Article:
• Creative Trims – An Etsy store for trims. I purchased pom-pom trim which I searched a few Etsy stores for but she had the best colors and price, I thought. Again, if you sew for little people, or just love embellishing with trim check out Creative Trims.
  • Fabric.com – I recommend this site halfheartedly. I have shopped here a dozen times with no problems but once I had a big problem that they didn’t handled well in my opinion. They are an Amazon subsidiary and like Amazon they have a massive selection (overwhelming), reasonable prices but not always the cheapest, fast shipping but also no personal touch.

pattern2 sqSewing Patterns

When I first started The Daily Sew I used the big pattern companies; Simplicity, Butterick, Vogue, McCall’s, and the packaged Burda patterns (under the Simplicity Creative Group). I have since branched out and tried patterns independent pattern companies. Well, actually, now there are more pattern producers out there and you can order their patterns online. I’m always a little wary to try a new (to me) pattern because in sewing there is little worse than a badly drafted pattern (a broken sewing machine is worse). Be careful of the hype that some patterns get. Do a search of the pattern online to see if any blogger has made it and what they think. Pattern Review is a site for just that, reviews from home sewist on patterns they sewed.

Here is my list of independent pattern companies that I would buy from again:

  • Colette Patterns has feminine designs (except their men’s wear patterns) and lately more modern designs. The instructions are very clear and generous. They often post variations for their patterns on their blog so that is a nice bonus. Sometimes they produce sew along videos. Their fit is for a shorter, curvier girl than myself (I have to make some alterations) so if you got curves do check them out. They also produce SeamWork patterns.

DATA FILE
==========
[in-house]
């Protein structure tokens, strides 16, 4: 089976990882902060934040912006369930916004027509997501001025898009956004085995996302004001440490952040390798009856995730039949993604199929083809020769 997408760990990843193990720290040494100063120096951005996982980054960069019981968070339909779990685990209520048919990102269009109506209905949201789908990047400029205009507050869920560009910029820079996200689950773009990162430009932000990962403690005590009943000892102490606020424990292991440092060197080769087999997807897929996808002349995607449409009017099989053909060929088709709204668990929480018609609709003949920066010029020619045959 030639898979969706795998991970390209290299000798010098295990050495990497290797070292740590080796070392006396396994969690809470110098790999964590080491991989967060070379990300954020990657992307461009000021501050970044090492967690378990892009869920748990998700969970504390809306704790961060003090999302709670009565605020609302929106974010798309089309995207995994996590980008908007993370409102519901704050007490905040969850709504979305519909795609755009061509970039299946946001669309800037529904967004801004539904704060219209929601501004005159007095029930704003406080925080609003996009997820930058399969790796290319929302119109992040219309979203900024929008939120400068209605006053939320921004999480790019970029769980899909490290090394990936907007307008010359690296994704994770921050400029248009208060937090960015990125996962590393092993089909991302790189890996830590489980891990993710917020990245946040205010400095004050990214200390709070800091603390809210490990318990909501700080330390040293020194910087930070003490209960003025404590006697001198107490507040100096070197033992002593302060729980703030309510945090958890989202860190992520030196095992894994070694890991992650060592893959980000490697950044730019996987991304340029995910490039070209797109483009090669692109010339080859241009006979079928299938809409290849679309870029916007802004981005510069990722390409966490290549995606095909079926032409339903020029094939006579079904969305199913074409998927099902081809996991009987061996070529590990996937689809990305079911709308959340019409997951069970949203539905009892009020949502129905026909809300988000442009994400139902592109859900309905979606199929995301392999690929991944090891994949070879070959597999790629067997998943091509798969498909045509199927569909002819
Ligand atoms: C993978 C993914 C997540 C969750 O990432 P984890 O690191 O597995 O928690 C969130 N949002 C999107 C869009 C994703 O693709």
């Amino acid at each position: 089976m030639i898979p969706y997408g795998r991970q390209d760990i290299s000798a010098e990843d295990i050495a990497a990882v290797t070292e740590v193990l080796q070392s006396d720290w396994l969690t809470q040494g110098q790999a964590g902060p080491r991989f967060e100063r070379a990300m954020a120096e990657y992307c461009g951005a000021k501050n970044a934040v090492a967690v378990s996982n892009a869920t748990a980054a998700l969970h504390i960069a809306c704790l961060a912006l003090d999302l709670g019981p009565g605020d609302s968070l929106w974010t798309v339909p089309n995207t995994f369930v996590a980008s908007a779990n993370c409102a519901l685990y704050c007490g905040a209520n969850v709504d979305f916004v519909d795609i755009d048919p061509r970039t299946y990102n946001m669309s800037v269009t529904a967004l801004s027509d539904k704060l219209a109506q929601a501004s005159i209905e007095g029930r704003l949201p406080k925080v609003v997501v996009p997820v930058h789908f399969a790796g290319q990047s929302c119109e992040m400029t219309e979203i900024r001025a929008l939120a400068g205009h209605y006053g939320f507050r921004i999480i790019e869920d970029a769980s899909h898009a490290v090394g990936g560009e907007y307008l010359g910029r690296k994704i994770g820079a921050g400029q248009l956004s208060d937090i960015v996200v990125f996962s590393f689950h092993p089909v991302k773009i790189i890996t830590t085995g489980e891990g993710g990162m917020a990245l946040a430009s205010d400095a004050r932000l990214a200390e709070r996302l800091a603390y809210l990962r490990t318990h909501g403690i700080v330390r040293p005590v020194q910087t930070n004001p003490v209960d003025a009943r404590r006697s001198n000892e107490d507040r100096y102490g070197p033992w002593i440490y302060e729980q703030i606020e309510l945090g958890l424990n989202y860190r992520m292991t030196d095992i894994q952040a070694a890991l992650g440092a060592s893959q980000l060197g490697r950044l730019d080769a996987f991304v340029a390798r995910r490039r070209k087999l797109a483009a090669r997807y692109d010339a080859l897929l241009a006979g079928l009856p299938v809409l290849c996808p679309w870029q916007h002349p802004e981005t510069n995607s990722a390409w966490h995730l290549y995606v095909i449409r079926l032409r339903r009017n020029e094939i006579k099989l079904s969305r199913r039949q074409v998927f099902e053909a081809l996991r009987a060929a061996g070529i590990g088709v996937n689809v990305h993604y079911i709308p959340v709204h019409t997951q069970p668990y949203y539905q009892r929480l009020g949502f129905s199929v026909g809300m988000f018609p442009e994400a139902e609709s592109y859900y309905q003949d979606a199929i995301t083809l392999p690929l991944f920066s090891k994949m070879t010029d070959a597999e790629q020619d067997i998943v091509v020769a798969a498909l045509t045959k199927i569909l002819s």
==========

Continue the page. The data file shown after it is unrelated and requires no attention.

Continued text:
• Hot Patterns = great designs. Directions are clear but brief. I would say you need some knowledge of sewing and maybe even a reference book. Trudi, the master mind behind the brand, also offers gorgeous handbag patterns. I do not know how she keeps so on top of trends and still gets patterns drafted. Hot Patterns offer both printed patterns and pdf patterns and a load of how to videos for the individual patterns which are super helpful (see “directions are brief” above). They also have a Hot Patterns FaceBook group.
  • Girlfriends Patterns is a small collection of patterns. I’ve sewn up their Fina skirt which had thorough instructions, a few new-to-me tips and sewed up easily. The sizing was good and the pattern was well drafted.
  • You Sew Girl makes an A-line skirt pattern that I really like and have made three times so far, once in wool. (My full review here). Her invisible zipper application instructions are great. You Sew Girl has mostly handbag and tote patterns but I highly recommend the A-line skirt if you’re looking for one.
  • Sew Liberated makes a small but nice line of simple, easy to wear, flattering patterns. I have sewn up an apron no longer in their line and their Esme top which was a great success. You can find Sew Liberated printed patterns at your local independent fabric stores (if you’re lucky and still have one) or order pdf versions through the Sew Liberated site.